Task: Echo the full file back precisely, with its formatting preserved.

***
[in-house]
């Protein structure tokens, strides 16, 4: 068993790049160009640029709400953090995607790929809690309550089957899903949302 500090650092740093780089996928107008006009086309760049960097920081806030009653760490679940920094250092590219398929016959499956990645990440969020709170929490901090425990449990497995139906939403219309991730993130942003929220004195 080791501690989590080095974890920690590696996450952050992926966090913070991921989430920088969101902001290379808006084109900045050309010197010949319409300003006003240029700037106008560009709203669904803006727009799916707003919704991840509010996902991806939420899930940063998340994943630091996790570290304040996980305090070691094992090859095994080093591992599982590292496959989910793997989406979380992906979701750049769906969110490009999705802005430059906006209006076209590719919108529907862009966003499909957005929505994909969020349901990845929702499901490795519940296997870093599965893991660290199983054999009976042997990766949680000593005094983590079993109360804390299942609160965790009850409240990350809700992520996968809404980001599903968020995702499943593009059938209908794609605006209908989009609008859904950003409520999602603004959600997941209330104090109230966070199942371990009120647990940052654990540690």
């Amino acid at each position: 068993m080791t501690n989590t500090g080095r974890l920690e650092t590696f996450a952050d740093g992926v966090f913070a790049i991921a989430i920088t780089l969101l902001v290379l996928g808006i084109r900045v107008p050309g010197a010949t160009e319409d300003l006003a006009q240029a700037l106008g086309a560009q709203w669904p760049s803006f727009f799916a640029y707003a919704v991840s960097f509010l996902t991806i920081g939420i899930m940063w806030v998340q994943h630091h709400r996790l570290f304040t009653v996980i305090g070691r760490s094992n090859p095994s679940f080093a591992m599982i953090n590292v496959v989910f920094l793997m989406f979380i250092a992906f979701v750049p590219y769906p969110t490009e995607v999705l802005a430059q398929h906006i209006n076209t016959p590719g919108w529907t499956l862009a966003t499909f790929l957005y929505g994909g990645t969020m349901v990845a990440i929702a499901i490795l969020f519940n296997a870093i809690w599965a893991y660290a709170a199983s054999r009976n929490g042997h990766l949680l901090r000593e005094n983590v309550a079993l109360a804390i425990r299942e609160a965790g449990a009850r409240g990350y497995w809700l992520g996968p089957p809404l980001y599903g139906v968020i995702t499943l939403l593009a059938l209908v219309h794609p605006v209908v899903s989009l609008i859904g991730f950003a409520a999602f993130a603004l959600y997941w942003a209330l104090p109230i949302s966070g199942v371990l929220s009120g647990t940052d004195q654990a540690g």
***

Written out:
[in-house]
């Protein structure tokens, strides 16, 4: 068993790049160009640029709400953090995607790929809690309550089957899903949302 500090650092740093780089996928107008006009086309760049960097920081806030009653760490679940920094250092590219398929016959499956990645990440969020709170929490901090425990449990497995139906939403219309991730993130942003929220004195 080791501690989590080095974890920690590696996450952050992926966090913070991921989430920088969101902001290379808006084109900045050309010197010949319409300003006003240029700037106008560009709203669904803006727009799916707003919704991840509010996902991806939420899930940063998340994943630091996790570290304040996980305090070691094992090859095994080093591992599982590292496959989910793997989406979380992906979701750049769906969110490009999705802005430059906006209006076209590719919108529907862009966003499909957005929505994909969020349901990845929702499901490795519940296997870093599965893991660290199983054999009976042997990766949680000593005094983590079993109360804390299942609160965790009850409240990350809700992520996968809404980001599903968020995702499943593009059938209908794609605006209908989009609008859904950003409520999602603004959600997941209330104090109230966070199942371990009120647990940052654990540690």
């Amino acid at each position: 068993m080791t501690n989590t500090g080095r974890l920690e650092t590696f996450a952050d740093g992926v966090f913070a790049i991921a989430i920088t780089l969101l902001v290379l996928g808006i084109r900045v107008p050309g010197a010949t160009e319409d300003l006003a006009q240029a700037l106008g086309a560009q709203w669904p760049s803006f727009f799916a640029y707003a919704v991840s960097f509010l996902t991806i920081g939420i899930m940063w806030v998340q994943h630091h709400r996790l570290f304040t009653v996980i305090g070691r760490s094992n090859p095994s679940f080093a591992m599982i953090n590292v496959v989910f920094l793997m989406f979380i250092a992906f979701v750049p590219y769906p969110t490009e995607v999705l802005a430059q398929h906006i209006n076209t016959p590719g919108w529907t499956l862009a966003t499909f790929l957005y929505g994909g990645t969020m349901v990845a990440i929702a499901i490795l969020f519940n296997a870093i809690w599965a893991y660290a709170a199983s054999r009976n929490g042997h990766l949680l901090r000593e005094n983590v309550a079993l109360a804390i425990r299942e609160a965790g449990a009850r409240g990350y497995w809700l992520g996968p089957p809404l980001y599903g139906v968020i995702t499943l939403l593009a059938l209908v219309h794609p605006v209908v899903s989009l609008i859904g991730f950003a409520a999602f993130a603004l959600y997941w942003a209330l104090p109230i949302s966070g199942v371990l929220s009120g647990t940052d004195q654990a540690g």